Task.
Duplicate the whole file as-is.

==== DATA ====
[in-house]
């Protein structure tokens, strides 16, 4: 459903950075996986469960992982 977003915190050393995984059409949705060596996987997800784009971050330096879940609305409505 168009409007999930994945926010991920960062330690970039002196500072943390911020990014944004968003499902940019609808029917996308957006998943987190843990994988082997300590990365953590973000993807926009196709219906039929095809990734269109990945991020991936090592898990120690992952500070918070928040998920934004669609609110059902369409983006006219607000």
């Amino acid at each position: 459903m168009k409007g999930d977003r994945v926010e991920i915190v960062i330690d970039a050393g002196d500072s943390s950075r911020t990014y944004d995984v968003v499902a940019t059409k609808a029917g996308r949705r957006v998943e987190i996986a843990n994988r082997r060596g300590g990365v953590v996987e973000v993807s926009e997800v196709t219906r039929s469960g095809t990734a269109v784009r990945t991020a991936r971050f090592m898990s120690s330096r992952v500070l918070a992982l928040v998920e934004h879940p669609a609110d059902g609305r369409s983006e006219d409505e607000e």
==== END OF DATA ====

[in-house]
């Protein structure tokens, strides 16, 4: 459903950075996986469960992982 977003915190050393995984059409949705060596996987997800784009971050330096879940609305409505 168009409007999930994945926010991920960062330690970039002196500072943390911020990014944004968003499902940019609808029917996308957006998943987190843990994988082997300590990365953590973000993807926009196709219906039929095809990734269109990945991020991936090592898990120690992952500070918070928040998920934004669609609110059902369409983006006219607000």
């Amino acid at each position: 459903m168009k409007g999930d977003r994945v926010e991920i915190v960062i330690d970039a050393g002196d500072s943390s950075r911020t990014y944004d995984v968003v499902a940019t059409k609808a029917g996308r949705r957006v998943e987190i996986a843990n994988r082997r060596g300590g990365v953590v996987e973000v993807s926009e997800v196709t219906r039929s469960g095809t990734a269109v784009r990945t991020a991936r971050f090592m898990s120690s330096r992952v500070l918070a992982l928040v998920e934004h879940p669609a609110d059902g609305r369409s983006e006219d409505e607000e």